Small Business Professor: E-tools can help with marketing

Dear Professor Bruce: As a small business owner, I know there are many new online marketing tools out there. I read about Facebook, Twitter, LinkedIn, blogging and the like, but I’m not sure which are right for my business. Plus, I don’t have the time to invest all my energies into new efforts when I’m trying to run a business. Can you tell me what tools might work best for me?

Answer: Here is the good news — e-marketing has leveled the playing field. No matter the size of your business, you have access to the same set of e-tools and techniques as the largest players out there — which is a complete game changer. It is no longer the biggest companies, with the biggest budgets, who get heard. It is the smart companies.

Setting up conduits between communities, users and customers is of paramount importance as businesses try to reach their key audiences. The good news is the right e-marketing toolkit to develop these conduits can be assembled for little to no cost. There are service providers out there who can get you started on each of the five essential tools. These tools are the answer to your question and they won’t cost you too much time, money or effort.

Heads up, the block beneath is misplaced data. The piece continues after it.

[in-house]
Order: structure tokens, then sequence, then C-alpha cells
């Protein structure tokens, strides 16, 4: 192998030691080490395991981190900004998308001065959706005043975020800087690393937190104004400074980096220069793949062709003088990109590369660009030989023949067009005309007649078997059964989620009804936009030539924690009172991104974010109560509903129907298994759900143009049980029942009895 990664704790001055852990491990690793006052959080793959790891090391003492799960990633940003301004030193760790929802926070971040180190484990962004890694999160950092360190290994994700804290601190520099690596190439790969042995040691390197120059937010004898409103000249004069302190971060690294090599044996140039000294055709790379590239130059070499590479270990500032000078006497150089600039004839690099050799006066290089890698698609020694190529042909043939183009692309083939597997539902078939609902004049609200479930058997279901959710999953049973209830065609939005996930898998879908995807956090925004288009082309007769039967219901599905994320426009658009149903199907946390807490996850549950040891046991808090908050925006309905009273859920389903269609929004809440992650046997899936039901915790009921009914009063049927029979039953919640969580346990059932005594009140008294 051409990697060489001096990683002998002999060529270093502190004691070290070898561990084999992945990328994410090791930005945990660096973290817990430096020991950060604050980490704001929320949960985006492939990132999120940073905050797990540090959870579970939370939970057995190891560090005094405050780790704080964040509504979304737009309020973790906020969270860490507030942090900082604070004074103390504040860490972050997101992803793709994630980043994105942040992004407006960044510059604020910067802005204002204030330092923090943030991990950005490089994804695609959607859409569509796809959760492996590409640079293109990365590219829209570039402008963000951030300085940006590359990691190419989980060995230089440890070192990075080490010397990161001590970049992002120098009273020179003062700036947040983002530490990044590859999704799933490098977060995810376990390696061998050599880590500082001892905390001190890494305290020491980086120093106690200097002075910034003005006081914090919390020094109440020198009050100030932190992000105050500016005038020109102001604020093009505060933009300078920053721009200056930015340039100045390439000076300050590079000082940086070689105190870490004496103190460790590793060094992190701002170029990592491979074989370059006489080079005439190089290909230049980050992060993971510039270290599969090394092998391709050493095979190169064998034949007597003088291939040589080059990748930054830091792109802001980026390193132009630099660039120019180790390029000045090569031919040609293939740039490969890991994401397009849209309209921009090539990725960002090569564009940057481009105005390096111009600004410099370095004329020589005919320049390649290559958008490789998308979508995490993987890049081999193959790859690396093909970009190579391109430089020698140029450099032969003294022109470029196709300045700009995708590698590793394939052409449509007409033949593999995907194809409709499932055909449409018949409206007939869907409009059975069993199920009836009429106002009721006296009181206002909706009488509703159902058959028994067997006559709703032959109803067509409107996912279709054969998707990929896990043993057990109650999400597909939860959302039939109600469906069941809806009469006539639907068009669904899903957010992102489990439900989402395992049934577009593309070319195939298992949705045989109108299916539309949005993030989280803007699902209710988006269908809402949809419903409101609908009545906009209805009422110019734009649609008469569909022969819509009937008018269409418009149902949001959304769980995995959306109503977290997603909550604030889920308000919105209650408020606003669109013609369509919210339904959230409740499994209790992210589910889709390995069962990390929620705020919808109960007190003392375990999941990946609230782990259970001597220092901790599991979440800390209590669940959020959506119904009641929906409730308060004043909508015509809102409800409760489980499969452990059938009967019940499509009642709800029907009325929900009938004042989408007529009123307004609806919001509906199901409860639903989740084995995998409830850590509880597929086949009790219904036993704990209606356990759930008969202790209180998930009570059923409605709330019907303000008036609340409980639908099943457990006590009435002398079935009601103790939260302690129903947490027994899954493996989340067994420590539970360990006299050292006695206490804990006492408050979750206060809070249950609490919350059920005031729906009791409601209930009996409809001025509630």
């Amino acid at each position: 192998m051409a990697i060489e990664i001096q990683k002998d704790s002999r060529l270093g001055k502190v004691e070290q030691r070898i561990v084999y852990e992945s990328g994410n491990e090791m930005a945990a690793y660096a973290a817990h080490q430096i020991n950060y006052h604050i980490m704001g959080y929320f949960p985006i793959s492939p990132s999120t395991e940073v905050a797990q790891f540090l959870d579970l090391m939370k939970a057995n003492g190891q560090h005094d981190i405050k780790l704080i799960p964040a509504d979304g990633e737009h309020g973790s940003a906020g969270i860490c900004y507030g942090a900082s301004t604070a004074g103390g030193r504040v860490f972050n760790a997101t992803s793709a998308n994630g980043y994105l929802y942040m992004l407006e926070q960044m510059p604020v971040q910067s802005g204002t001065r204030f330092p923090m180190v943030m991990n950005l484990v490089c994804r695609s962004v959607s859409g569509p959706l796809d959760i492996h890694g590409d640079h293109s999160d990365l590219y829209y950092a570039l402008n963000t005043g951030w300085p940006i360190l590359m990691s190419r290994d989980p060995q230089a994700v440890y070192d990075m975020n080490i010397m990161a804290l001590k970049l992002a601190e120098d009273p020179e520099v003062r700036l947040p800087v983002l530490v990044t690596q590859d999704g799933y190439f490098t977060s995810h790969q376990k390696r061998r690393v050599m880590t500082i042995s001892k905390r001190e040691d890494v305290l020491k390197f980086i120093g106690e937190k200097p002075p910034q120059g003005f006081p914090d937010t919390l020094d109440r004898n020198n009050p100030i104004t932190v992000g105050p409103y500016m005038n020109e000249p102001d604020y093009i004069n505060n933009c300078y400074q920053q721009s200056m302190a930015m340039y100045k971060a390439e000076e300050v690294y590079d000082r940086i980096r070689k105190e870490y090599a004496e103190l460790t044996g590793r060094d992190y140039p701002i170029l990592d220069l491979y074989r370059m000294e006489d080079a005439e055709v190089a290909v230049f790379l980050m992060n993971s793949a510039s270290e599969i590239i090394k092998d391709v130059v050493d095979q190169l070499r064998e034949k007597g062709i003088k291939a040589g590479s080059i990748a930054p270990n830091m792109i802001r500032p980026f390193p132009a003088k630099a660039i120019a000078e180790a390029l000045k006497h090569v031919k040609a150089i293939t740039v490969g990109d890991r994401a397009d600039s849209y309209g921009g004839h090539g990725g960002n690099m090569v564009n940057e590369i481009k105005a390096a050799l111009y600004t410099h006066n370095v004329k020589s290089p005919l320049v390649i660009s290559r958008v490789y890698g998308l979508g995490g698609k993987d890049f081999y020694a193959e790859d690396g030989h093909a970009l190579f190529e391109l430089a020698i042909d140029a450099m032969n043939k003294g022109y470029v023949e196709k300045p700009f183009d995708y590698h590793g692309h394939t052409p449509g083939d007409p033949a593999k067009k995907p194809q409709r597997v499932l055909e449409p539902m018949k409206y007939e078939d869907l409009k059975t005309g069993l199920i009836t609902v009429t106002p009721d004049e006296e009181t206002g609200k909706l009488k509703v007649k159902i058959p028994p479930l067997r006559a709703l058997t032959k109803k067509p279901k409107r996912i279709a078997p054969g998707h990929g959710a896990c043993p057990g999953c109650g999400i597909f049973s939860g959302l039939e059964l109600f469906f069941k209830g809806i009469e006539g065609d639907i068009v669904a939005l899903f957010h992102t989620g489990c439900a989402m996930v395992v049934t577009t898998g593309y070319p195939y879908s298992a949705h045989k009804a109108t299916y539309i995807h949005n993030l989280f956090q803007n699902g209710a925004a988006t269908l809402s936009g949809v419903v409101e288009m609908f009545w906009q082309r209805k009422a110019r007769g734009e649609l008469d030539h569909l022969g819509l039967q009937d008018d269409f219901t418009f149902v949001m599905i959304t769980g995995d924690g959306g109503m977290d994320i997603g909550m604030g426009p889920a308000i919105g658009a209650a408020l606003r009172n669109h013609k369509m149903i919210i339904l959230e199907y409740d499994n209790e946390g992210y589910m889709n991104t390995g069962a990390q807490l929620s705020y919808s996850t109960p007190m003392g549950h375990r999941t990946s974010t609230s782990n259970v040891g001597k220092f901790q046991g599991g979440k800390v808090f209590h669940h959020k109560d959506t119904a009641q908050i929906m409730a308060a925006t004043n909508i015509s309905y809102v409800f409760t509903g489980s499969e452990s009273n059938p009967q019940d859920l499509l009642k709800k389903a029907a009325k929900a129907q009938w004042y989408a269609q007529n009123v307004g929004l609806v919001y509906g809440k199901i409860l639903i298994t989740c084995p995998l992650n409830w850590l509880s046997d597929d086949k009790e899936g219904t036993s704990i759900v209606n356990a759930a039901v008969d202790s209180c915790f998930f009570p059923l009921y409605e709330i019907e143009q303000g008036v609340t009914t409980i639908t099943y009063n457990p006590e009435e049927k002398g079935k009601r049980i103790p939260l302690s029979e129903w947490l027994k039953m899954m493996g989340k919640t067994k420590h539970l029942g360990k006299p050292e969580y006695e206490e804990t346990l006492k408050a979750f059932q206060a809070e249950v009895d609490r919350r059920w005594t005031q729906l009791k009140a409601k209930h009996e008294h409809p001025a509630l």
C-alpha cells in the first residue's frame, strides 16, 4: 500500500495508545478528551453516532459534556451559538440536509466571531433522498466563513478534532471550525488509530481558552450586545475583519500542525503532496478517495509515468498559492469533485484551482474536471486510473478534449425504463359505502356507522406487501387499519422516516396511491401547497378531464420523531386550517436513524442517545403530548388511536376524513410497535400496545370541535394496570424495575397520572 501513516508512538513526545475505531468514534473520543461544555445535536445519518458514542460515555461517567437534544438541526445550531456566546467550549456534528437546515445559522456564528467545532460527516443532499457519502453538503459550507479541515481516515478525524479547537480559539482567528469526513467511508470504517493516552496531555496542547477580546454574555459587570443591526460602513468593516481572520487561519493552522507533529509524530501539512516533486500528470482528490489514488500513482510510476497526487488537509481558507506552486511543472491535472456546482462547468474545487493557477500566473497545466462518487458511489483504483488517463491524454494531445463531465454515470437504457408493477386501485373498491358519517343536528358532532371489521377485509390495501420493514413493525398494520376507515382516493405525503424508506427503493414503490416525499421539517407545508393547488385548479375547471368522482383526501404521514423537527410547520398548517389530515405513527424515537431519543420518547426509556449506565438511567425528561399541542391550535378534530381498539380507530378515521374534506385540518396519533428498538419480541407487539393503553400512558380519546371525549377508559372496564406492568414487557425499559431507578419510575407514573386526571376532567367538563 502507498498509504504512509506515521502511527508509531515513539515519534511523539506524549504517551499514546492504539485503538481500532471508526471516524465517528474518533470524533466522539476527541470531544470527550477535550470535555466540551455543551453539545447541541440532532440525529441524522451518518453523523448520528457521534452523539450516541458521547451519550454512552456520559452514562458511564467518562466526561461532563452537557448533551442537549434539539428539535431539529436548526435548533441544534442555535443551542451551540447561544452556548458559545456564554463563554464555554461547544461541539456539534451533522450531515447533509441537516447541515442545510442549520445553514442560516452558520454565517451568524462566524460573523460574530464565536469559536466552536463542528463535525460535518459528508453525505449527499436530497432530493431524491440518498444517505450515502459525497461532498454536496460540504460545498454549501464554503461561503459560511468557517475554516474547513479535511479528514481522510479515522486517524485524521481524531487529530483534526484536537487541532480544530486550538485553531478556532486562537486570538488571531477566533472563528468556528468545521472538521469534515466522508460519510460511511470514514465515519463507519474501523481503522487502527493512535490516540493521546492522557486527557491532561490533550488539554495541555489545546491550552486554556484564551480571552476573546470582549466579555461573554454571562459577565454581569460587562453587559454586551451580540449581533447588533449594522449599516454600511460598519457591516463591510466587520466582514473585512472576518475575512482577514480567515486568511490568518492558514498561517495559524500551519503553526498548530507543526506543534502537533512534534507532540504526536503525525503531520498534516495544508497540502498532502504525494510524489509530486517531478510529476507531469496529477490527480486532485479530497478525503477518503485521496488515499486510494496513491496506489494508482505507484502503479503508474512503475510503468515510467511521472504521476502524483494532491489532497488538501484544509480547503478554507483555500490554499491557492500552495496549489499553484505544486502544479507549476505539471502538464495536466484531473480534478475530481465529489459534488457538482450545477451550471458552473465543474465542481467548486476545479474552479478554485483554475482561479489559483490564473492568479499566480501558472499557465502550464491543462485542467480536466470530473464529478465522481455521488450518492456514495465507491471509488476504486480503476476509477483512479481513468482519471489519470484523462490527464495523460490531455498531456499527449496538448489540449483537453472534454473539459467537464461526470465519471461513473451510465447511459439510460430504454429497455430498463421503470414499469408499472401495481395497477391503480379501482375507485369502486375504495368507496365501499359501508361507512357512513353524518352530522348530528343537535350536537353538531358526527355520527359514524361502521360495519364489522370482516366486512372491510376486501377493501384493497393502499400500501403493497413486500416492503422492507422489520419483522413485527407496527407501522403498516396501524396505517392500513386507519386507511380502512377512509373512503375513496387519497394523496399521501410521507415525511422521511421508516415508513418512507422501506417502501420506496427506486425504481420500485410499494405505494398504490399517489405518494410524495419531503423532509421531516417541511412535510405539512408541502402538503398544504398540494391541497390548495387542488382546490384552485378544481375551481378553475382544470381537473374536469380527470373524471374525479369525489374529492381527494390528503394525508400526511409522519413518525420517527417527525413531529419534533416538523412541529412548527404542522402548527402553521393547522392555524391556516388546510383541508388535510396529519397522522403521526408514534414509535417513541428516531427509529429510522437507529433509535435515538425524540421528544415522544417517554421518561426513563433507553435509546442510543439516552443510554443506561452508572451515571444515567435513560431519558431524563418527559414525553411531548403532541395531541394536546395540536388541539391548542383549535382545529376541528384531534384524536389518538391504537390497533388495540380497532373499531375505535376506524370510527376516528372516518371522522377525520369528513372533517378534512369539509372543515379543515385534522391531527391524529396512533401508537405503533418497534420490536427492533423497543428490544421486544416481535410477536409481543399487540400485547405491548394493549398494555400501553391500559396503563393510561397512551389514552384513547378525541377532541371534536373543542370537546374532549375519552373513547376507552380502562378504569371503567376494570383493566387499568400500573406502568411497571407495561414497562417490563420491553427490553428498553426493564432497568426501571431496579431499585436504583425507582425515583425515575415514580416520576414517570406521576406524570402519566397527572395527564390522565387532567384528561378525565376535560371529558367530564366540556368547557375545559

These tools are professional e-mail marketing, company Web sites, community toolbars, blogs and social media. In this case, social media includes everything from LinkedIn to Twitter to Facebook. But of particular note is the Web site. The Web site acts as a storefront and all the other channels support that “headquarters.” Community toolbars are particularly effective at enabling access to the new storefront. Community toolbars sit in the browser and travel with a user wherever he or she may go. Anything that is on the Web site can be put into the toolbar, placing the best of a company’s offering right at your fingertips.

According to Adam Boyden, president of Conduit, “each of these essential distribution tools can be deployed effectively, and they work in tandem together to create a cohesive marketing strategy that pulls in the broadest and most appropriate audiences.”

Bruce Freeman, the Small Business Professor, is president of ProLine Communications, a marketing and public relations firm in Livingston, N.J., and author of “Birthing the Elephant.” E-mail questions to

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